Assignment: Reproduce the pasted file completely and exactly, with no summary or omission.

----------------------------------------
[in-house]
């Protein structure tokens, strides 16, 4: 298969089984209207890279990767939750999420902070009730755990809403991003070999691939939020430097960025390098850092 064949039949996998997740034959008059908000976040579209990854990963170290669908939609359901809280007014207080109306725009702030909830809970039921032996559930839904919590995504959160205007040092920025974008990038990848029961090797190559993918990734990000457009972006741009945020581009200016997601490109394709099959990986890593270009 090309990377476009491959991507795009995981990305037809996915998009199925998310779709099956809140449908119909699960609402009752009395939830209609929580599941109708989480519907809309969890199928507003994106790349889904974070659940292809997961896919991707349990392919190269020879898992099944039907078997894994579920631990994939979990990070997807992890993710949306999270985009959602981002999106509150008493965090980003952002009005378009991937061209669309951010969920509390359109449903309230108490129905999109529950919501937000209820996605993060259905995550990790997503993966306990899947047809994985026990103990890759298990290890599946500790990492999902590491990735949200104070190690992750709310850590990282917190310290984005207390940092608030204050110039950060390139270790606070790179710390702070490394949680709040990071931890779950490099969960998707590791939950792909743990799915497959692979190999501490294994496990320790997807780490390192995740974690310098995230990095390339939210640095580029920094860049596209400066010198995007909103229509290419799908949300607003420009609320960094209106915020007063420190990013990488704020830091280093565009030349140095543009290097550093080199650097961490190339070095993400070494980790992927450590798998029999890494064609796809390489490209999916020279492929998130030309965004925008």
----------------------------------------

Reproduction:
[in-house]
């Protein structure tokens, strides 16, 4: 298969089984209207890279990767939750999420902070009730755990809403991003070999691939939020430097960025390098850092 064949039949996998997740034959008059908000976040579209990854990963170290669908939609359901809280007014207080109306725009702030909830809970039921032996559930839904919590995504959160205007040092920025974008990038990848029961090797190559993918990734990000457009972006741009945020581009200016997601490109394709099959990986890593270009 090309990377476009491959991507795009995981990305037809996915998009199925998310779709099956809140449908119909699960609402009752009395939830209609929580599941109708989480519907809309969890199928507003994106790349889904974070659940292809997961896919991707349990392919190269020879898992099944039907078997894994579920631990994939979990990070997807992890993710949306999270985009959602981002999106509150008493965090980003952002009005378009991937061209669309951010969920509390359109449903309230108490129905999109529950919501937000209820996605993060259905995550990790997503993966306990899947047809994985026990103990890759298990290890599946500790990492999902590491990735949200104070190690992750709310850590990282917190310290984005207390940092608030204050110039950060390139270790606070790179710390702070490394949680709040990071931890779950490099969960998707590791939950792909743990799915497959692979190999501490294994496990320790997807780490390192995740974690310098995230990095390339939210640095580029920094860049596209400066010198995007909103229509290419799908949300607003420009609320960094209106915020007063420190990013990488704020830091280093565009030349140095543009290097550093080199650097961490190339070095993400070494980790992927450590798998029999890494064609796809390489490209999916020279492929998130030309965004925008």